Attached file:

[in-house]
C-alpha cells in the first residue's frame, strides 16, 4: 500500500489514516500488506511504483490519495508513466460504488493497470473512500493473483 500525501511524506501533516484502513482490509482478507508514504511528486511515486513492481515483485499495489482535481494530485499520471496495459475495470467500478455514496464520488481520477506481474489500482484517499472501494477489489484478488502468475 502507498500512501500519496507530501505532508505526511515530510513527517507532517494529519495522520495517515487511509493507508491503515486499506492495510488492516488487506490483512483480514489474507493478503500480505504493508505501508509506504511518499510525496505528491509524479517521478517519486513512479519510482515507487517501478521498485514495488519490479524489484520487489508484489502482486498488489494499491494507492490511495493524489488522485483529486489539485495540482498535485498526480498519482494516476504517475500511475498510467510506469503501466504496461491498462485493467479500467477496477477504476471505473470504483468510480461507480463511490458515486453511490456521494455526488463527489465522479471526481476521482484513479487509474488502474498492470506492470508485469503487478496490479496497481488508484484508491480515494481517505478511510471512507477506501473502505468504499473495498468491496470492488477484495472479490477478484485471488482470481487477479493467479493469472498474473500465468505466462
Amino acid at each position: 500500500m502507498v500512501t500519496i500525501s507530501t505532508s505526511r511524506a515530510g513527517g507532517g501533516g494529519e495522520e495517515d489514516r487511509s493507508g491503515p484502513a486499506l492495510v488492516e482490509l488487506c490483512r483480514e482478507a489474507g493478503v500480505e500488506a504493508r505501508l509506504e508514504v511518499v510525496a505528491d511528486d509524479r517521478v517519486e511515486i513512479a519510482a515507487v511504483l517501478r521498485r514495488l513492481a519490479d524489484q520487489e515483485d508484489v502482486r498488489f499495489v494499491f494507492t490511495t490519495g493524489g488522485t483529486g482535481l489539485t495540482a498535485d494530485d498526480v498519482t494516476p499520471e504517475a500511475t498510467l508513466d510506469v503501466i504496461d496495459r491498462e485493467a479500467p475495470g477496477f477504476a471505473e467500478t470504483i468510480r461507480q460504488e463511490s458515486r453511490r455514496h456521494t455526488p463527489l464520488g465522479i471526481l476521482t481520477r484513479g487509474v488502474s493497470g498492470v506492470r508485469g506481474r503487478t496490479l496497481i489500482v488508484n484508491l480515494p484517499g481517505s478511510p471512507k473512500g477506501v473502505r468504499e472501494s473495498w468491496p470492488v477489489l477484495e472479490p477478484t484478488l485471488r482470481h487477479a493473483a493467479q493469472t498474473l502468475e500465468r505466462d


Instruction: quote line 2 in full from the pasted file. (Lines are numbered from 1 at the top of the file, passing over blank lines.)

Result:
C-alpha cells in the first residue's frame, strides 16, 4: 500500500489514516500488506511504483490519495508513466460504488493497470473512500493473483 500525501511524506501533516484502513482490509482478507508514504511528486511515486513492481515483485499495489482535481494530485499520471496495459475495470467500478455514496464520488481520477506481474489500482484517499472501494477489489484478488502468475 502507498500512501500519496507530501505532508505526511515530510513527517507532517494529519495522520495517515487511509493507508491503515486499506492495510488492516488487506490483512483480514489474507493478503500480505504493508505501508509506504511518499510525496505528491509524479517521478517519486513512479519510482515507487517501478521498485514495488519490479524489484520487489508484489502482486498488489494499491494507492490511495493524489488522485483529486489539485495540482498535485498526480498519482494516476504517475500511475498510467510506469503501466504496461491498462485493467479500467477496477477504476471505473470504483468510480461507480463511490458515486453511490456521494455526488463527489465522479471526481476521482484513479487509474488502474498492470506492470508485469503487478496490479496497481488508484484508491480515494481517505478511510471512507477506501473502505468504499473495498468491496470492488477484495472479490477478484485471488482470481487477479493467479493469472498474473500465468505466462